September's homepage diagnosed poor engine starting as being due to low engine vacuum. Insufficient air was being pulled through the traditional oil bath air filter found on Series Land Rovers. The problem was solved by disconnecting the oil bath filter and fitting a K&N air filter. So this month we set about diagnosing the cause for this reduced engine vacuum.
The engine manifold vacuum is created between the cylinders and the carburettor when a cylinder moves downwards to draw in air/fuel mixture. The only route that it should be possible to draw air in is via the carburettor. If other routes are available these will cause additional air to enter. The vacuum will then be less effective in pulling in the air/fuel mixture that is required for the engine to function most efficiently. So lets consider these sources of possible air "leaks". The vehicle under consideration is a 1961 LWB 2286cc petrol-engined Series Land Rover fitted with a Zenith carburettor, but the principle is the same for any equivalent arrangement.
At this point it is important to remember that, in general, a particular observed problem may not be the result of a particular fault but the sum total of a collection of faults. So if we are searching for air "leaks" then finding one should not distract us from looking for other "leaks" that could also tribute to the problem.
The vacuum pipe that leads from the carburettor to the distributor (or if servo brakes are fitted, then the brake servo pipe) is the first item to check in the quest for loss of vacuum. It is of rubber type but there is no sign of it being perished or split and the end connections appear to be still air tight.
Pistons and rings:
If the cylinder bores are worn, then it will be easier for air from the oil sump to brush past the cylinder as it descends. This would result in less air/fuel mixture being drawn into the combustion chamber and so less vacuum being created in the inlet manifold. The engine was rebuilt only 5,000 miles ago, so wear should not be present. No blue/grey smoke is being emitted from the exhaust when the engine is under load. Nevertheless, a simple measurement of the cylinder compression, using an inexpressive compression tester, is done as a check. Compression on all 4 cylinders is 200psi, which is fine for the ACR 9:1 cylinderhead fitted. For the previous 7:1 cylinderhead then 150psi would have been OK.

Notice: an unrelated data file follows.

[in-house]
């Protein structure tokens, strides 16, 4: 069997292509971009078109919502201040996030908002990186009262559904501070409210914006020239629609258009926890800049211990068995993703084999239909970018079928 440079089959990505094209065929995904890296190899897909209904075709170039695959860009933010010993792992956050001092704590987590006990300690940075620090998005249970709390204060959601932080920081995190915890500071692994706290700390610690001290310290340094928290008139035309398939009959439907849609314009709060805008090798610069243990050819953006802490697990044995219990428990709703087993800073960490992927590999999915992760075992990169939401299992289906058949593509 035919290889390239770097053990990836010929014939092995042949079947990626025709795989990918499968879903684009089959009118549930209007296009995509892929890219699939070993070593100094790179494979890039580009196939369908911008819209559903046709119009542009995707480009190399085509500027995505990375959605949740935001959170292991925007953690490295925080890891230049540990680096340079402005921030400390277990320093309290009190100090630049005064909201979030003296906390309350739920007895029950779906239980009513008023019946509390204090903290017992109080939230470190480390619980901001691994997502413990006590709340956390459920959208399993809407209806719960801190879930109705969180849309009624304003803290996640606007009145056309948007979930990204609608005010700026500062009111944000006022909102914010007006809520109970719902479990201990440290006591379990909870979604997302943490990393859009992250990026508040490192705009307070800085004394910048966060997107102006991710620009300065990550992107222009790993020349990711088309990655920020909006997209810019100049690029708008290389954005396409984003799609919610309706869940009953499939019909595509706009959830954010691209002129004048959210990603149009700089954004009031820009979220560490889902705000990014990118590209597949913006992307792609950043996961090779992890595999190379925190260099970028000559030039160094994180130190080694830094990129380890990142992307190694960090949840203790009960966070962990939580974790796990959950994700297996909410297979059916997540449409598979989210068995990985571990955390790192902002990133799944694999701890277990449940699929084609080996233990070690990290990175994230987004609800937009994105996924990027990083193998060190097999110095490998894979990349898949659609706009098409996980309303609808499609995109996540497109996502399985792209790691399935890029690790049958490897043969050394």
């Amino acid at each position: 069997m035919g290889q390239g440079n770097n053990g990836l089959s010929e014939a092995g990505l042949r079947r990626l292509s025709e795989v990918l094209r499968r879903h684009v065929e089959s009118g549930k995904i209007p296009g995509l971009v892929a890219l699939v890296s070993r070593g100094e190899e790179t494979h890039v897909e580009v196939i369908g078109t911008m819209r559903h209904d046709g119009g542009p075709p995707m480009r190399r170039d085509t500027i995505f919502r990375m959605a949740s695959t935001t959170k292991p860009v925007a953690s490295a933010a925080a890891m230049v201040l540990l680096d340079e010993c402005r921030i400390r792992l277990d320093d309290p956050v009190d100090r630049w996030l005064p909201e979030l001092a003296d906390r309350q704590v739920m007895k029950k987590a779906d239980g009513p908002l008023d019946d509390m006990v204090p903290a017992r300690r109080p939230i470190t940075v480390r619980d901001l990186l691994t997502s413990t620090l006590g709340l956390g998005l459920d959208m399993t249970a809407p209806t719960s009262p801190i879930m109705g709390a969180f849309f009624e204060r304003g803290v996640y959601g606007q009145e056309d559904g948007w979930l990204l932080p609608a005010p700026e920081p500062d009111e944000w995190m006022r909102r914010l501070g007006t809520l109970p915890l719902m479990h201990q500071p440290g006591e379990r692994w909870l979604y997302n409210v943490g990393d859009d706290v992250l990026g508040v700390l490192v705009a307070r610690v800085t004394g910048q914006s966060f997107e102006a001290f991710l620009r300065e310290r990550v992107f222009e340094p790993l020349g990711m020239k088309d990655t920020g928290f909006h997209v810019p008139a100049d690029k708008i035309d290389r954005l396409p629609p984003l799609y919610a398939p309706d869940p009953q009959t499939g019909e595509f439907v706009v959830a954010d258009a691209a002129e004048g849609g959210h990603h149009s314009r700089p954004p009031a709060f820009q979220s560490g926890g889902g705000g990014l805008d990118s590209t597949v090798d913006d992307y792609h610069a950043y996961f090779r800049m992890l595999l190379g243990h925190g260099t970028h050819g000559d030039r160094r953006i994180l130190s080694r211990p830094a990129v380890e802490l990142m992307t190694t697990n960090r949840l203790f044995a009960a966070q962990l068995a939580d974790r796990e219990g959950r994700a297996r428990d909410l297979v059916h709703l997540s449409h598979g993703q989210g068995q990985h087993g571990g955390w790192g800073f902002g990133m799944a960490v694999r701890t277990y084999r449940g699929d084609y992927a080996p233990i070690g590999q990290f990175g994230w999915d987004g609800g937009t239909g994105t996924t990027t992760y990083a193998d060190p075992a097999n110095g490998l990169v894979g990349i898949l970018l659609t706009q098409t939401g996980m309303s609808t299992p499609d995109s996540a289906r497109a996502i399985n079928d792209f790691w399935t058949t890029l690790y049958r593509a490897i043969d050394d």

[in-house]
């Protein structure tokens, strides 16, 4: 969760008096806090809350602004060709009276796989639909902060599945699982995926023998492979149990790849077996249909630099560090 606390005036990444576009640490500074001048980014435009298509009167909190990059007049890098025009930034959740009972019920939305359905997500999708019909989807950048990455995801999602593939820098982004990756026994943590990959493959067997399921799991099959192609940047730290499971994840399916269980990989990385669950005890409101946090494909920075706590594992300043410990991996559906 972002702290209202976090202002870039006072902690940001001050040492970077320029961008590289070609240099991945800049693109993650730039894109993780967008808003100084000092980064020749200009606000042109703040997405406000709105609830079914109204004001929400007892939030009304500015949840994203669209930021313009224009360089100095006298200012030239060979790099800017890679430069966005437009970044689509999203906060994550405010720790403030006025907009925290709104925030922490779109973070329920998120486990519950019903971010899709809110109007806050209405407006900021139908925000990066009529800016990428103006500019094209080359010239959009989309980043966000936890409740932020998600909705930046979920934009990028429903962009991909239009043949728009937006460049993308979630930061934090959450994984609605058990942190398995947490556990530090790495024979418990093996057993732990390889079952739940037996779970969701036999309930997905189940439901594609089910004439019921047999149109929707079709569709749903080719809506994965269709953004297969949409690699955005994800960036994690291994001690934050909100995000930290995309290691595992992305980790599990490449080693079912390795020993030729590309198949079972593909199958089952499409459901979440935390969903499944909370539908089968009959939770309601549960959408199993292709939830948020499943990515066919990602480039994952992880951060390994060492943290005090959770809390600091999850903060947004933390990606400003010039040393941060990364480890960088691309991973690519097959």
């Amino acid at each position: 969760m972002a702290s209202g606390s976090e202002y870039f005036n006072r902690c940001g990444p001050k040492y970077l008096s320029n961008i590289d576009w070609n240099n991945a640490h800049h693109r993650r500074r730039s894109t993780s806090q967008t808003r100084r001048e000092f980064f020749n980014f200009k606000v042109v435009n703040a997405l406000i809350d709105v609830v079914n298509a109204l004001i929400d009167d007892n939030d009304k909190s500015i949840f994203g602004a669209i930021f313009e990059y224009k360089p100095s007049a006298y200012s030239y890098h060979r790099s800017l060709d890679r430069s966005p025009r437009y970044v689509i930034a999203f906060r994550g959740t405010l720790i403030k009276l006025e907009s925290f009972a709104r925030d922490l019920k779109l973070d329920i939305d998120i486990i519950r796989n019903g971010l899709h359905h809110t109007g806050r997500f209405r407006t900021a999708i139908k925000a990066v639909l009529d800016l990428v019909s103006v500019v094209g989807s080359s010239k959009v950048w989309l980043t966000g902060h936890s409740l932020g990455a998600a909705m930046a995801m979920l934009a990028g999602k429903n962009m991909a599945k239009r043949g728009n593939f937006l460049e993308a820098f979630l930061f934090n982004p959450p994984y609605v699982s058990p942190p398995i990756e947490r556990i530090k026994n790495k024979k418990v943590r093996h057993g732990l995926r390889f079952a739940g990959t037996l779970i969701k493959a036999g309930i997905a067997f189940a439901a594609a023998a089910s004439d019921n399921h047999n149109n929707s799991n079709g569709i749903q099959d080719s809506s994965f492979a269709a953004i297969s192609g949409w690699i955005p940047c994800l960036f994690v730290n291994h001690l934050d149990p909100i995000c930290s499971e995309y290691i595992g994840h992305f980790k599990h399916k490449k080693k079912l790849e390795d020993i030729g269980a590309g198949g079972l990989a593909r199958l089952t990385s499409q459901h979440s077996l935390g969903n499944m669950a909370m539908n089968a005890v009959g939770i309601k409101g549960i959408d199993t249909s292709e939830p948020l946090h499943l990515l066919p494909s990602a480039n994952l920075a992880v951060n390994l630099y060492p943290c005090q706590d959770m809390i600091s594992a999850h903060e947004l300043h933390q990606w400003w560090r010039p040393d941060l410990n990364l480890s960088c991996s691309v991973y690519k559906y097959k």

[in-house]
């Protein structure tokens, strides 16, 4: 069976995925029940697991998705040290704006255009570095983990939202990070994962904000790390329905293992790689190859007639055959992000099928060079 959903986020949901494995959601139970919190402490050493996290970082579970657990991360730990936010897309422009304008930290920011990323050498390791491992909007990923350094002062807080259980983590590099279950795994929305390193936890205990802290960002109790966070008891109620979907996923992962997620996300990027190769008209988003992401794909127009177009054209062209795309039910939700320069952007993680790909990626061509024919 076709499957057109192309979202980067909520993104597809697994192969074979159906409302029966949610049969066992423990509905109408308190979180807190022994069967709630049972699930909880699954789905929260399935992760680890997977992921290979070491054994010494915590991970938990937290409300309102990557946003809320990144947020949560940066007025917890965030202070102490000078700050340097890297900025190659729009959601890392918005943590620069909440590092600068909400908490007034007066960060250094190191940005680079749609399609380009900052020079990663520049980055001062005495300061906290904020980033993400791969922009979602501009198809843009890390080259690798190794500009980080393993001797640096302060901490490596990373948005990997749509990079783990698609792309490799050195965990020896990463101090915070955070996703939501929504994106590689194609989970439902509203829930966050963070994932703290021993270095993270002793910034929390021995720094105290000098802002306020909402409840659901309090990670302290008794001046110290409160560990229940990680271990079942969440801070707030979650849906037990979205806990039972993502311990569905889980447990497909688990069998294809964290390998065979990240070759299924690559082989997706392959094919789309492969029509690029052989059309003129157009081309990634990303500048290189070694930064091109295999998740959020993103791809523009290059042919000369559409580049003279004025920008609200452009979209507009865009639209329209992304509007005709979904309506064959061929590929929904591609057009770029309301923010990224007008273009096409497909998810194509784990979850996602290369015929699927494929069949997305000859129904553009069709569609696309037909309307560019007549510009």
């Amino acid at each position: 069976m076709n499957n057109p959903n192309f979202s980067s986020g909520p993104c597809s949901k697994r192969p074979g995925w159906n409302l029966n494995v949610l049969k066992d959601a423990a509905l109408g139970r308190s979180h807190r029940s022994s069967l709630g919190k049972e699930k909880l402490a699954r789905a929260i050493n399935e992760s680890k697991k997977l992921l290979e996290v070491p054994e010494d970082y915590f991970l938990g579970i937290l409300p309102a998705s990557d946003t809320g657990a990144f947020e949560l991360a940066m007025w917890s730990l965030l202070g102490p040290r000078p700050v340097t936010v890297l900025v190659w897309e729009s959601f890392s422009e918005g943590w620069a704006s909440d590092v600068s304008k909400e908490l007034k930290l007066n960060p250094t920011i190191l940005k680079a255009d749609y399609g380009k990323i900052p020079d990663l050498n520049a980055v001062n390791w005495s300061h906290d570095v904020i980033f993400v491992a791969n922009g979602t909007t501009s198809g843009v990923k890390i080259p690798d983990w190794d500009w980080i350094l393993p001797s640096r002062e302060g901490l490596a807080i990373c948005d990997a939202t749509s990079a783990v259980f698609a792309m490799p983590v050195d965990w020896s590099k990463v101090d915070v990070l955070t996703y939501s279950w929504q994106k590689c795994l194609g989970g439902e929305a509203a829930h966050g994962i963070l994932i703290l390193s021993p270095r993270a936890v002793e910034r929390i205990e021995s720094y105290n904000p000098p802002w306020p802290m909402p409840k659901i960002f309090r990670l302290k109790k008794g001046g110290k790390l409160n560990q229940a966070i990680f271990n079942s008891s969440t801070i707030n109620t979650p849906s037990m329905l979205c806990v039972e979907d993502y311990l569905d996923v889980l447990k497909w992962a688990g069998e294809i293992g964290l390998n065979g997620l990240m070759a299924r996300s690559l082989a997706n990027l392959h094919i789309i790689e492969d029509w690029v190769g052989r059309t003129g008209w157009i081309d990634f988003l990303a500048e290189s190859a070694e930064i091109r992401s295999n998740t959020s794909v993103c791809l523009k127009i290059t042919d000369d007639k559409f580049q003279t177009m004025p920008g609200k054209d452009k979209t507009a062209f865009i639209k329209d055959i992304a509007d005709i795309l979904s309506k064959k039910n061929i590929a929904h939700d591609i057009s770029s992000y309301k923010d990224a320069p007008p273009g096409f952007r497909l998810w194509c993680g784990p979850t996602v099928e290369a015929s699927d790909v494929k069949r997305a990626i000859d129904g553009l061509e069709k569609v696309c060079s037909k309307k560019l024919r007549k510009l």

The job of the cylinderhead gasket is to seal off the cylinders from each other. If the gasket becomes damaged, then compression from one cylinder can leak into another and affect the manifold vacuum. Most Series Land Rover engine gasket kits include a copper based gasket but these are more prone to leaks than the compressed material type. A compression test can often identify which two cylinders are linked via a damaged gasket (lower pressure seen on two adjacent cylinders). The earlier test confirmed that all pressures were uniform and high so no problem there.
Much publicity has been given to highlight the problem of unleaded fuel causing damage to cylinderhead valve seats. Most Series Land Rover owners have now either converted their vehicle's cylinderhead to run on unleaded fuel or are using fuel additives to combat the effect. If the inlet valve does not seal properly then combustion mixture can be forced past the valve and reduce inlet manifold vacuum.
It's important for the valves to open and close at exactly the correct time to maintain adequate compression and sufficient inlet manifold vacuum. As noted earlier, the engine was re-built recently and if this was done incorrectly, it could cause the problem. But that is unlikely to be the case. Even the timing chain was renewed, as this can stretch and affect the accuracy of the valve timing. So, simply checking the valve clearances under the rocker cover and finding them to be correct, was sufficient to confirm that the problem did not lie with valve timing.
Efficient removal of exhaust gases is an essential part of good combustion. If the silencer is partially blocked due to corrosion debris building up inside, then this will cause some back pressure in the system, leading to reduction in engine vacuum. Silencers cannot be cleaned out, so replacement is the only option. A basic confirmation of internal silencer corrosion
is often gained by removing the silencer and shaking it to see if debris is moving around inside. A stainless steel silencer was fitted recently so this is not an option for the cause of the problem.
It's important that the inlet and exhaust manifolds have an airtight fit to the cylinderhead. Exhaust manifolds on Series Land Rovers can warp and twist over time, making a good seal difficult to obtain. It is sometimes easier to get a good seal when the inlet and exhaust manifolds are tightened up individually first to the cylinderhead and then the two manifolds bolted to each other.
This appeared to be the cause of the vacuum problem, as removal and re-connection of the manifolds with a new gasket raised the vacuum significantly and engine performance markedly improved.
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